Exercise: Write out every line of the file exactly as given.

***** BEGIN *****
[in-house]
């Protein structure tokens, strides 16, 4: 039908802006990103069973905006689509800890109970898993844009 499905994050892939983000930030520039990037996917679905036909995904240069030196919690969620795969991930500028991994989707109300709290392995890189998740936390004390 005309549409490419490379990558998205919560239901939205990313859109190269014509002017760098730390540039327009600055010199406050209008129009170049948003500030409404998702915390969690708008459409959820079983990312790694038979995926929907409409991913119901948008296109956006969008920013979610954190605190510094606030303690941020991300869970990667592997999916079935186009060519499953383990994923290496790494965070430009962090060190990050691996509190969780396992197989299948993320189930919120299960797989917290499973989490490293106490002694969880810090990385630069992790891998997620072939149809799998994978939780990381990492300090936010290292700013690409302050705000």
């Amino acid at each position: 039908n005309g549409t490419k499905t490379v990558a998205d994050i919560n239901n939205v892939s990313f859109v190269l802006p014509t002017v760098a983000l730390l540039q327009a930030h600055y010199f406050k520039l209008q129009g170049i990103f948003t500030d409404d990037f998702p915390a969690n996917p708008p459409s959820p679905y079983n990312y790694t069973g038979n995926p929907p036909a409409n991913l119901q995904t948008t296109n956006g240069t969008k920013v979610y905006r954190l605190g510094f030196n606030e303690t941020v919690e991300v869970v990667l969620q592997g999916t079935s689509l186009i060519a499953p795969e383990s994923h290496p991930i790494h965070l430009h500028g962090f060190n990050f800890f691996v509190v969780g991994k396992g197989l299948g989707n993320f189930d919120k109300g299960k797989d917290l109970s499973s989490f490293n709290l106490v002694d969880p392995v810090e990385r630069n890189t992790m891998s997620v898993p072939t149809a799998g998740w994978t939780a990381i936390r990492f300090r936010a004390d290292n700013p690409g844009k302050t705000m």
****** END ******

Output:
[in-house]
């Protein structure tokens, strides 16, 4: 039908802006990103069973905006689509800890109970898993844009 499905994050892939983000930030520039990037996917679905036909995904240069030196919690969620795969991930500028991994989707109300709290392995890189998740936390004390 005309549409490419490379990558998205919560239901939205990313859109190269014509002017760098730390540039327009600055010199406050209008129009170049948003500030409404998702915390969690708008459409959820079983990312790694038979995926929907409409991913119901948008296109956006969008920013979610954190605190510094606030303690941020991300869970990667592997999916079935186009060519499953383990994923290496790494965070430009962090060190990050691996509190969780396992197989299948993320189930919120299960797989917290499973989490490293106490002694969880810090990385630069992790891998997620072939149809799998994978939780990381990492300090936010290292700013690409302050705000």
């Amino acid at each position: 039908n005309g549409t490419k499905t490379v990558a998205d994050i919560n239901n939205v892939s990313f859109v190269l802006p014509t002017v760098a983000l730390l540039q327009a930030h600055y010199f406050k520039l209008q129009g170049i990103f948003t500030d409404d990037f998702p915390a969690n996917p708008p459409s959820p679905y079983n990312y790694t069973g038979n995926p929907p036909a409409n991913l119901q995904t948008t296109n956006g240069t969008k920013v979610y905006r954190l605190g510094f030196n606030e303690t941020v919690e991300v869970v990667l969620q592997g999916t079935s689509l186009i060519a499953p795969e383990s994923h290496p991930i790494h965070l430009h500028g962090f060190n990050f800890f691996v509190v969780g991994k396992g197989l299948g989707n993320f189930d919120k109300g299960k797989d917290l109970s499973s989490f490293n709290l106490v002694d969880p392995v810090e990385r630069n890189t992790m891998s997620v898993p072939t149809a799998g998740w994978t939780a990381i936390r990492f300090r936010a004390d290292n700013p690409g844009k302050t705000m």